Nobody saw it coming.
—Mac Taylor (Gary Sinise), on 9/11
Detective Mack Taylor (Gary Sinise) worries. He likes to make things right, to impose order on the chaos that plagues the streets where he lives and works. At the same time, as team leader in CSI: NY, Mac does his best to keep up the requisite unflappable appearance. He maintains a grim, utterly Sinisean game face and even maintains rituals of faith, as indicated by the first scene in the premiere episode, where he sits alone in a Roman Catholic pew, gazing up at an imposing, dark, and sad Madonna. And yet this brief repose is instantly cut short, as Mac heads off to yet another grisly crime scene.
The series looks to be focused on this set of tensions, as Mac embodies them: a will to order, search for spiritual quiet, and reluctant immersion in violence and madness. The church scene is bookended in the premiere episode, titled “Blink,” by a final scene that leaves Mac at another site of rituals, Ground Zero. His case solved after 40-some minutes of fretting and consternating, he goes to commune with the rubble that holds his dead wife, killed on 9/11.
While this loss colors everything about Mac—indeed, it might explain the bluish hue that pervades the episode—it also leaves him open to interpretation, sad and damaged and determined, fierce and attentive. That Sinise—who also tours with his Lt. Dan Band—is an actor of thrilling nuance certainly helps your reading process, bringing layers to silence that don’t quite emerge in, say, David Caruso’s signature eyes-low rectitude. In fact, Mac first appeared in Horatio’s show, last season, when the Miami investigator came to NYC to solve a family’s multiple-murder; their interactions highlighted differences expectations and approaches—when you take prints off a corpse (at a scene or at the lab), how you deal with reporters; in this last, Mac appears an exhausted expert, handling the aggressive NY press corps with respectable aplomb.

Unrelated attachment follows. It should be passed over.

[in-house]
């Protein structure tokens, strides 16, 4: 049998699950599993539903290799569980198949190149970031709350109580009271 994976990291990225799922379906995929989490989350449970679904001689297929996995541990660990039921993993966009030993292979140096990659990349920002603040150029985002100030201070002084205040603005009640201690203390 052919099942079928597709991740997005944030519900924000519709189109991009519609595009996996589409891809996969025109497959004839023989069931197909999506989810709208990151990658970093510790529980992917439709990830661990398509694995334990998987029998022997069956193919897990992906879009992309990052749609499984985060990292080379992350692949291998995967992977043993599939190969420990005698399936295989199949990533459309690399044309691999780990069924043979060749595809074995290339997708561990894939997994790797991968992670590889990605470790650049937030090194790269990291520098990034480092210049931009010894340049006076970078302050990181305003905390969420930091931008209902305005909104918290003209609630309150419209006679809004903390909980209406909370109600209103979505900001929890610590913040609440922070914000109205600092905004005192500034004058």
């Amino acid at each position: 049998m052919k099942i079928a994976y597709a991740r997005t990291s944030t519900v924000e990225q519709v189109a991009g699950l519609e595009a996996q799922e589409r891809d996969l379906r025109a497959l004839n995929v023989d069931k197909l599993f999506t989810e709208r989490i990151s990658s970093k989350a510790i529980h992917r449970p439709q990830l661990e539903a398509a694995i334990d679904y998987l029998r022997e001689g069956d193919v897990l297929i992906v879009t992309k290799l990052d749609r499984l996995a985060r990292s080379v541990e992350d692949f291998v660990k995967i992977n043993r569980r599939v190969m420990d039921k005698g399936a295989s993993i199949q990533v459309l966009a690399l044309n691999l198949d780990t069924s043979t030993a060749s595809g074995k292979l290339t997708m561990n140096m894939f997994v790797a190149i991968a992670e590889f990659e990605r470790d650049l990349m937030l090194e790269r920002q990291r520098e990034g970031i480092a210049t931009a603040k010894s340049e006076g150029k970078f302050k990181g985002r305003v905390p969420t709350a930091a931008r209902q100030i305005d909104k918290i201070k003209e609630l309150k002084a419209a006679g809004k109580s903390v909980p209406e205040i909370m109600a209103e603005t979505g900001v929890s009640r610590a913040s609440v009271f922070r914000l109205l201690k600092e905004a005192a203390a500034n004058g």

Sinise’s subtlety only makes Mac’s puzzle more persuasive. He leads his team—including Brooklyn-born investigator Danny (Carmine Giovinazzo), forensics doctor Sheldon Hawkes (Hill Harper), slang-talking investigator Aiden (Vanessa Ferlito, last scene manipulating Jack Bauer in 24), as well as NYPD detective Don Flack (Eddie Cahill)—with the sort of distant cool of someone who’s been around a few too many blocks, but at the same time, he carries his guilt, anger, and frustration with peculiar poignancy, not quite brittle, but hardly stoic. When he discovers the first body for this week’s procedural—a woman tossed outside—he checks for obvious causes of death, then notes her wedding ring. “Someone out there is missing a wife,” he says, the camera following his look off screen, toward the haunting city skyline. (Okay, so the series’ makers aren’t quite so understated as its star.)
Even Mac’s partner of eight years, Detective Stella Bonasera (Melina Kanakaredes, whose incredible mass of hair seems a likely evidence-corruption-hazard on a crime scene), is troubled by his slippage between absorption and distraction. “Can’t sleep?” she asks him, as they begin their work. “What’s sleep?” he answers, in a weak yet painful attempt at humor. She worries that he’s working too hard, he puts her off brusquely, “Don’t be an angel of mercy.”
Mac’s sleeplessness is of a piece with the week’s case, in which women are turning up dead, following a date-rape drug dosage (“fry sticks”) and no rape. The team finds this proto-answer by typical forensics show methods: investigators scour a crime scene with peering flashlights and sultry dancetrack music, then take teeny bits of evidence to the lab, where they’re shot through with colored lights and microscopic zappers; whatever instruments they use, the labs are expensively equipped, which simply can’t be the case for all big city centers.